My West Wing review hiatus is a reflection of my contempt for politicians and my disgust with politics as practiced in Australia and the USA.
I cannot remember being this appalled since Emperor Bush I went to war against Iraq and left the job unfinished, making sure there would have to be a repeat of the whole disaster. Especially the financial haemorrhage of public funds into private blood banks.
The West Wing, on the other hand, has a distinctly optimistic flavour to it. Even about the Republicans.
How can I write about that optimism while being so thoroughly dispirited about its hopeful ambitions for topics we see today soiled and discarded?
At the turn of the century it might indeed have been a novel idea to hire staff across party lines. For talent. Today the concept is less unlikely: but only because the two parties often seem indistinguishable from each other.
Nevertheless, the way Americans are being ripped off, lied to, gaoled, and killed by their representatives makes it hard to believe that any competent people at all are being hired within a hundred miles of Washington.
It’s the idea that counts, they say. America would surely be a better place if the White House were indeed staffed by people with conscience and integrity. Who cares what party-political affiliations they might have.
White House counsel Lionel Tribbey is definitely a highlight in this episode, played for full comedic effect by John Larroquette; it looked like he was having fun, and it was fun watching him having fun.
Curiously, so was the written-for-laughs presidential sex interlude, though I can still not quite work why Abbey Bartlet has to consult the president’s vitals first. Were they trying for a baby? Was the president so ill he could only sleep with his wife when the vitals were in some particular groove?
I never noticed before, but CJ’s goldfish Gail gets a pink bed and there’s another goldfish in there with her. Goldfish romance?
I was less charmed by the Ainsley Hayes plotline. The humiliation she suffered at the hands of advisors Mark Brookline and Steve Joyce (played by Steven Flynn and Paul Perri) still plays true. Particularly after she did them a favour. Workplace bullying, particularly the sexist kind, seems not to have been diminished under old Republicans, new leftists, and the new lunar right they all merged into when Rupert Murdoch and the Koch Brothers bought all the ‘executives’, body and soul.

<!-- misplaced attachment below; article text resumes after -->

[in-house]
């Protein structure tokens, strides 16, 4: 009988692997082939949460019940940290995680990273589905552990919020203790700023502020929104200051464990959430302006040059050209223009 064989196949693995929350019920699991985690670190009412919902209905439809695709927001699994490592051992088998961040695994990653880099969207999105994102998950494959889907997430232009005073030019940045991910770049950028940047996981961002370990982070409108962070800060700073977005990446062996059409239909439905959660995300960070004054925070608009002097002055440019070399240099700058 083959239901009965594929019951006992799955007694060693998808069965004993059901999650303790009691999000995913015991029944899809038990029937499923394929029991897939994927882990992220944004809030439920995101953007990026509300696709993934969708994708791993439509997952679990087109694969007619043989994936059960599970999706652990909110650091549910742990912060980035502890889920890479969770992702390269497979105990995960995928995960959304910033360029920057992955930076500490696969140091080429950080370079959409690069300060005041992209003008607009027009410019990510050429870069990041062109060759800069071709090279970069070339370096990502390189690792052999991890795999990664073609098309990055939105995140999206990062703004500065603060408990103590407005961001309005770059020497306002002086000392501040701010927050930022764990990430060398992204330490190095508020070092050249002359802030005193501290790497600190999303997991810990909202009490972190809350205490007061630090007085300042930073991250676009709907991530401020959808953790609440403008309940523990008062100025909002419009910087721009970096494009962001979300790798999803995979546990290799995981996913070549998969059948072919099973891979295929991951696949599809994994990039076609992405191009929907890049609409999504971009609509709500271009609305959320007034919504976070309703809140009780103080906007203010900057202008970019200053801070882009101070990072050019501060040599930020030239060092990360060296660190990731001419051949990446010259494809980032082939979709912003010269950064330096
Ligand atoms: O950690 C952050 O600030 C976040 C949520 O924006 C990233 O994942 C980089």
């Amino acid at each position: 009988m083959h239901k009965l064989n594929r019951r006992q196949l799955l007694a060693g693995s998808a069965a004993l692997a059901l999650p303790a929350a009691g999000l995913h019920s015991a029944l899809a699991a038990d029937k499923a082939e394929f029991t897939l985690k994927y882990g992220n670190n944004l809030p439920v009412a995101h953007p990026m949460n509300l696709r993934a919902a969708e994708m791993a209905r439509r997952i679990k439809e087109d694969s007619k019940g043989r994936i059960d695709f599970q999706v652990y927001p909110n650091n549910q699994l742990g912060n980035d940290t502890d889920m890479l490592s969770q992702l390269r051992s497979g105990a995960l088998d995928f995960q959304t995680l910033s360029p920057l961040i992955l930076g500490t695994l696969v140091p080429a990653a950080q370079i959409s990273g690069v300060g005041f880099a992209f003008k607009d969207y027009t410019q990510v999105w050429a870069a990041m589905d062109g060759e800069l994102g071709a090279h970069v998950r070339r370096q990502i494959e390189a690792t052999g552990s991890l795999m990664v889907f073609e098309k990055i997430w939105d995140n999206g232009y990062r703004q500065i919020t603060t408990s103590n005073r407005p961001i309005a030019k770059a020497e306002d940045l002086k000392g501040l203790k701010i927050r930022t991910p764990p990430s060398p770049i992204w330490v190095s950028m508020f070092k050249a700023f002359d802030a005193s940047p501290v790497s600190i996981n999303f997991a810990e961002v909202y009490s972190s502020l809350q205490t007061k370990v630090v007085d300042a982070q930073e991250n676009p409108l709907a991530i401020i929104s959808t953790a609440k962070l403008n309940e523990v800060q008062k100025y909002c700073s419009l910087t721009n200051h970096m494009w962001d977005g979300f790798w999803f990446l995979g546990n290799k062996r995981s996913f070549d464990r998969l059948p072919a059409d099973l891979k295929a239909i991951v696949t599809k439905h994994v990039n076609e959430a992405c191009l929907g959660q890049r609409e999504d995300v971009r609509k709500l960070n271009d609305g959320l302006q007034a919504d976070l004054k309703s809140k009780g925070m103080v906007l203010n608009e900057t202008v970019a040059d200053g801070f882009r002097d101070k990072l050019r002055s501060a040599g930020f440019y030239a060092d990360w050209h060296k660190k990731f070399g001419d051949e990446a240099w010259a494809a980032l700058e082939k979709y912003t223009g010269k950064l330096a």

I’d love to have something more positive to say. But I don’t. I cannot even remember how I thought about this episode in the past. Was I charmed by the Gilbert and Sullivan dialogue and finale? I doubt it. I hate musicals and anything that smacks of high school panto.
Let’s just say that Mandy Hampton mark 2 – Ainsley Hayes – is slightly less annoying. Sam Seaborn as the righteous boy scout defending her virtual honour is slightly less bumptious than the boy scout defending a prostitute’s honour.
And CJ dressing down a four star general who’s about to badmouth the president is still somewhat satisfying, the way that Josh Lyman choosing not to sue the KKK is not, and never was.
- Written by Aaron Sorkin from a story by Kevin Falls and Laura Glasser. Directed by Christopher Misiano. First aired on 1 November 2000.
- Headline cast in opening credits: Rob Lowe as Sam Seaborn, Dulé Hill as Charlie Young, Allison Janney as CJ Cregg, Janel Moloney as Donna Moss, Richard Schiff as Toby Ziegler, John Spencer as Leo McGarry, Bradley Whitford as Josh Lyman, and Martin Sheen as President Josiah ‘Jed’ Bartlet.
- Special guest stars Stockard Channing as Abbey Bartlet, John Larroquette as Lionel Tribbey.
- Guest Starring Emily Procter as Ainsley Hayes, Daniel Roebuck as Lieutenant Buckley, Tom Bower as General Ed Barrie, Paul Perri as Steve Joyce, Steven Flynn as Mark Brookline, Kathryn Joosten as Dolores Landingham, NiCole Robinson as Margaret Hooper.
- Co-Starring Melissa Fitzgerald as Carol Fitzpatrick, Kim Webster as Ginger, Jack Shearer as Engineer, Bradley James as Donnie.